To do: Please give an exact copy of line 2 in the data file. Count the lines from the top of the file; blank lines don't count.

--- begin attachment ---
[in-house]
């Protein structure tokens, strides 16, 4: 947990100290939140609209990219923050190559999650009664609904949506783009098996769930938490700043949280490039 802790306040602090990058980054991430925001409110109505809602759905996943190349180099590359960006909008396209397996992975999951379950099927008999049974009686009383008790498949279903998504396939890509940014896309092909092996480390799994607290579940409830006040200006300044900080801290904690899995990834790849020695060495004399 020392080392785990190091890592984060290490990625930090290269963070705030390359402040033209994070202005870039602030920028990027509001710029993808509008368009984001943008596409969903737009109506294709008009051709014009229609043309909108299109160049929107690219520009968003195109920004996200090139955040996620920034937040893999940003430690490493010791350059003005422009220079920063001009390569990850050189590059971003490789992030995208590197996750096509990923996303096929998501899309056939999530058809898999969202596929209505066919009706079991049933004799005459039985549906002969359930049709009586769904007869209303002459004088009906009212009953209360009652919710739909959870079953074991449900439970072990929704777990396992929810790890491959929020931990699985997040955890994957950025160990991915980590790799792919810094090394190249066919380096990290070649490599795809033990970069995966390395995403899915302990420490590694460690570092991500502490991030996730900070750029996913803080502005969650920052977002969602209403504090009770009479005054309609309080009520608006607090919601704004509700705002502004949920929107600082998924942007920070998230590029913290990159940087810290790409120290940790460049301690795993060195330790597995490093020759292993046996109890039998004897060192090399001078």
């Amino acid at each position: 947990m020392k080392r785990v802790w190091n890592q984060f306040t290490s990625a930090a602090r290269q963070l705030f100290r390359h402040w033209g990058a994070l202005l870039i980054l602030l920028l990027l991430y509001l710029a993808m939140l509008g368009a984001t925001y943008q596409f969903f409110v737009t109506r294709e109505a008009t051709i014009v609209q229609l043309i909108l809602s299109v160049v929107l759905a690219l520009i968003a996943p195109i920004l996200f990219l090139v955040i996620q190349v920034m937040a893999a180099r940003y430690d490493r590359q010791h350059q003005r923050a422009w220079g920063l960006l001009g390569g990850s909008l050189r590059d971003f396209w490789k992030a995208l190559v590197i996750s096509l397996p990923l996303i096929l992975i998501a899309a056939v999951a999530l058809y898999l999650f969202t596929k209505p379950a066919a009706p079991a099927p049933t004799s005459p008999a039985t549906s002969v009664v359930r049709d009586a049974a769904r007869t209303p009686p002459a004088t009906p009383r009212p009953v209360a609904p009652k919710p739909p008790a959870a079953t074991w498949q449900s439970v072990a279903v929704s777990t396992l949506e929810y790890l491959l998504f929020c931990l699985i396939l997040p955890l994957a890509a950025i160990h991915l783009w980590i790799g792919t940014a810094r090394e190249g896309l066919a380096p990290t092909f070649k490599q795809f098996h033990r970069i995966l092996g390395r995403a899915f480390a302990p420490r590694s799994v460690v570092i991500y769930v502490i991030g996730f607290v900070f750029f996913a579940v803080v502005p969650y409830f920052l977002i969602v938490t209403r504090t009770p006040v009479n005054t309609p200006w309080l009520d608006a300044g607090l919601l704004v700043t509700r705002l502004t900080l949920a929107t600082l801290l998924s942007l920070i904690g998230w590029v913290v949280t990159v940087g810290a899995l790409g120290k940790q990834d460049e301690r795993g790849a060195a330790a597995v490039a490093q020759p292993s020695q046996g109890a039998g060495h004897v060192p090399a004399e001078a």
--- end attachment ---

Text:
């Protein structure tokens, strides 16, 4: 947990100290939140609209990219923050190559999650009664609904949506783009098996769930938490700043949280490039 802790306040602090990058980054991430925001409110109505809602759905996943190349180099590359960006909008396209397996992975999951379950099927008999049974009686009383008790498949279903998504396939890509940014896309092909092996480390799994607290579940409830006040200006300044900080801290904690899995990834790849020695060495004399 020392080392785990190091890592984060290490990625930090290269963070705030390359402040033209994070202005870039602030920028990027509001710029993808509008368009984001943008596409969903737009109506294709008009051709014009229609043309909108299109160049929107690219520009968003195109920004996200090139955040996620920034937040893999940003430690490493010791350059003005422009220079920063001009390569990850050189590059971003490789992030995208590197996750096509990923996303096929998501899309056939999530058809898999969202596929209505066919009706079991049933004799005459039985549906002969359930049709009586769904007869209303002459004088009906009212009953209360009652919710739909959870079953074991449900439970072990929704777990396992929810790890491959929020931990699985997040955890994957950025160990991915980590790799792919810094090394190249066919380096990290070649490599795809033990970069995966390395995403899915302990420490590694460690570092991500502490991030996730900070750029996913803080502005969650920052977002969602209403504090009770009479005054309609309080009520608006607090919601704004509700705002502004949920929107600082998924942007920070998230590029913290990159940087810290790409120290940790460049301690795993060195330790597995490093020759292993046996109890039998004897060192090399001078």